If you’ve poked around the internets where electronics hobbyists collect, it is likely that you are acutely aware of our incontrovertible affinity for building timekeeping clocks. It is similarly unlikely that you have been able to evade the plenitude of nixie tube based projects. There is a reason for this.
Nixie tubes are cool. They have great aesthetic appeal with their difficult-to-photograph, warm orange glow, and dem curvy numerals. They add an organic je ne sais quoi to a hobby with ostensibly digital design cues. Further, they pose technical challenges in the way of producing and switching the ~175 V DC needed to light each tube element. And as far as I am aware, there are no new nixie tubes being produced; as such, procurement can be a challenge unto itself. My N.O.S. nixies came from Russia thru Ebay, and only 3 were duds. Incidentally the seller replaced those 3, FOC.
Fortunately, not all nixie tube clocks are implemented the same. In fact, look around at all the schematics for nixie clocks, and you will realize there are more permutations in methodology than there are models of nixie tubes. This is how it should be. We ( DIY electronics people ) like to put our own spin on things.
- Single microcontroller design.
- Software based RTC.
- Software driven boost converter for ~175 V DC supply.
- Time, Date, and behavior configuration via USB
- Windows application for clock configuration.
- Time, Date, Temperature, and AC Power line frequency display.
The Nixie Clock Communicator code can be found on GitHub here: https://github.com/pilotingpete/nixieClockCommunicator
An Electronics BOM – Please notify me of any errors: https://docs.google.com/spreadsheets/d/1ZhO8OGlxGMYI7I5BOQ9BeYuwDf4MAAcQkCAm8IlP1JA/edit?usp=sharing
The KiCad schematic and board files. Also, a collection of datasheets, and some logfiles from when I calibrated my prototype clock. Perhaps there are some other files in this archive that I thought were useful while I was working on this project too: https://docs.google.com/file/d/0B1CPUkh94AtmMmM5Y1NmeGttLWs/edit?usp=drive_web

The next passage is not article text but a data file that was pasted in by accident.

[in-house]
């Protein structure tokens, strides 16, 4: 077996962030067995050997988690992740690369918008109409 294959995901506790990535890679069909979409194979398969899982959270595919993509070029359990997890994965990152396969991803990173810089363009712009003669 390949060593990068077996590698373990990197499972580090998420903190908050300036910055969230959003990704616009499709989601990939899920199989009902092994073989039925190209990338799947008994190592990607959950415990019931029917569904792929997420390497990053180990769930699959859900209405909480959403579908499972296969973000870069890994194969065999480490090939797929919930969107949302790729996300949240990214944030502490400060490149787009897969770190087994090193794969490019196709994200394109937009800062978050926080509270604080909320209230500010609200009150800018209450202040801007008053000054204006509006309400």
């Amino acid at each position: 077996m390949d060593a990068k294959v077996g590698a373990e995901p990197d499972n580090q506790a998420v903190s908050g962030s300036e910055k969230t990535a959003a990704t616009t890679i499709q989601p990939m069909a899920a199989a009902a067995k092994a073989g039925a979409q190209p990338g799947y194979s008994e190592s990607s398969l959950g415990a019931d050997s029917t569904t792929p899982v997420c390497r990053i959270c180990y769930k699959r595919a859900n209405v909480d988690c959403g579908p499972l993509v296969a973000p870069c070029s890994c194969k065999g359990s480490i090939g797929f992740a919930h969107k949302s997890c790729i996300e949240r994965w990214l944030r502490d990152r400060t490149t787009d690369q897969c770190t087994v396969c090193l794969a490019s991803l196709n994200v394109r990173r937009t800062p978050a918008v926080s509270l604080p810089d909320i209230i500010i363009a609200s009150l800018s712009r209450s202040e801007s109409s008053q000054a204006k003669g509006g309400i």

Here is the current schematic in PDF in case you don’t have KiCad installed.
Four short years ago I posted about a method for building your own microcontroller based realtime clock. This is essentially a method to calibrate your xtal to more closely match real time, and some code to keep track of the time and date. The benefits of a uC based RTC include a reduction in components and everything that comes with that; increased reliability, cost reduction, real estate savings, &c. We can also achieve accuracy in timekeeping greater than that specified in stand alone IC RTC’s datasheets.
In the aforementioned post, we only discussed the theory and showed a proof of concept example. There were no software provisions for calendar with leap year, 12/24 hr format, etc. That is, the finishing touches to make a useful RTC for a clock were left out. This nixie clock builds upon the methods for coding your own RTC and shows the implementation to make a useful clock. This code could easily be recycled into any number of clock projects with LED, LCD, OLED, displays too.
The core RTC code can keep track of the time and date, account for leap years, and report the day of the week. One could expand this to take care of DST, but I go into detail about why I don’t in the previous post.
While designing the hardware for the clock I added a “zero cross detector” to the incoming AC power line. We can use this in lieu of the calibrated xtal to keep time – users choice.
For example, open a terminal to 56700 baud and type “celsius=1” and hit enter. This will set the clock to display the temperature on the Celsius scale. Setting this parameter to 0 would result in the Fahrenheit scale i.e. “celsius=0”.
If you were to type “hours?” the clock would reply with “Hours: nn” where nn is the currently displayed hours. There are also parameters for “showFreq”, “showDate”, showTherm; each of which are set to display its unique parameter value at the top of each minute or not. i.e. if you type “showtherm=1” then at the top of each minute the temperature will be displayed – in Celsius or Fahrenheit as previously discussed.